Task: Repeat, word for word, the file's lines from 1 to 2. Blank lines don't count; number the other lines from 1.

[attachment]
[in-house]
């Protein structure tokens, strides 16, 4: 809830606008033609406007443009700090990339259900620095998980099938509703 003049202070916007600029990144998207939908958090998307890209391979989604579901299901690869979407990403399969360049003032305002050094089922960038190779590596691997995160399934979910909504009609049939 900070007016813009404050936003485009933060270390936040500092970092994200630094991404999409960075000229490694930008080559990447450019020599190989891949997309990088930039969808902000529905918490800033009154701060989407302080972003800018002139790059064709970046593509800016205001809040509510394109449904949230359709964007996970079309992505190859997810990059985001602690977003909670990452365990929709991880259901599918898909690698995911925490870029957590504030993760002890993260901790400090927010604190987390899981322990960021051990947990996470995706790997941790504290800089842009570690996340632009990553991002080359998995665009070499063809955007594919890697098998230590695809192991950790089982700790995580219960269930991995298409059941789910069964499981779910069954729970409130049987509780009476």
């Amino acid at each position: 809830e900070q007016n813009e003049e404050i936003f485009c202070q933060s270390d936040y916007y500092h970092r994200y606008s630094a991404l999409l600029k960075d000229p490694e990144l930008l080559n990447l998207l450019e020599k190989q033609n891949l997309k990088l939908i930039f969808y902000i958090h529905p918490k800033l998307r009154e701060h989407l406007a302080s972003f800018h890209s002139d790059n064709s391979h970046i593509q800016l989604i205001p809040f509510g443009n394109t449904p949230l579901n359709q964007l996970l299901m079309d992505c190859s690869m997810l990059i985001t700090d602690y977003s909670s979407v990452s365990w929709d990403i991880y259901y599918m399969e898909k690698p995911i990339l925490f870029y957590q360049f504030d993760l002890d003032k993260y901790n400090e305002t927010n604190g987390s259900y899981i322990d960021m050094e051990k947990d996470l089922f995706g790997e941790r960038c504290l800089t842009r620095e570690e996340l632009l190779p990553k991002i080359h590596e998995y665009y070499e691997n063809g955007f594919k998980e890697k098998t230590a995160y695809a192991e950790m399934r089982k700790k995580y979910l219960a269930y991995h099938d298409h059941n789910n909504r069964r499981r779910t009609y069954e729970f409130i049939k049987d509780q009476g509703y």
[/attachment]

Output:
[in-house]
């Protein structure tokens, strides 16, 4: 809830606008033609406007443009700090990339259900620095998980099938509703 003049202070916007600029990144998207939908958090998307890209391979989604579901299901690869979407990403399969360049003032305002050094089922960038190779590596691997995160399934979910909504009609049939 900070007016813009404050936003485009933060270390936040500092970092994200630094991404999409960075000229490694930008080559990447450019020599190989891949997309990088930039969808902000529905918490800033009154701060989407302080972003800018002139790059064709970046593509800016205001809040509510394109449904949230359709964007996970079309992505190859997810990059985001602690977003909670990452365990929709991880259901599918898909690698995911925490870029957590504030993760002890993260901790400090927010604190987390899981322990960021051990947990996470995706790997941790504290800089842009570690996340632009990553991002080359998995665009070499063809955007594919890697098998230590695809192991950790089982700790995580219960269930991995298409059941789910069964499981779910069954729970409130049987509780009476």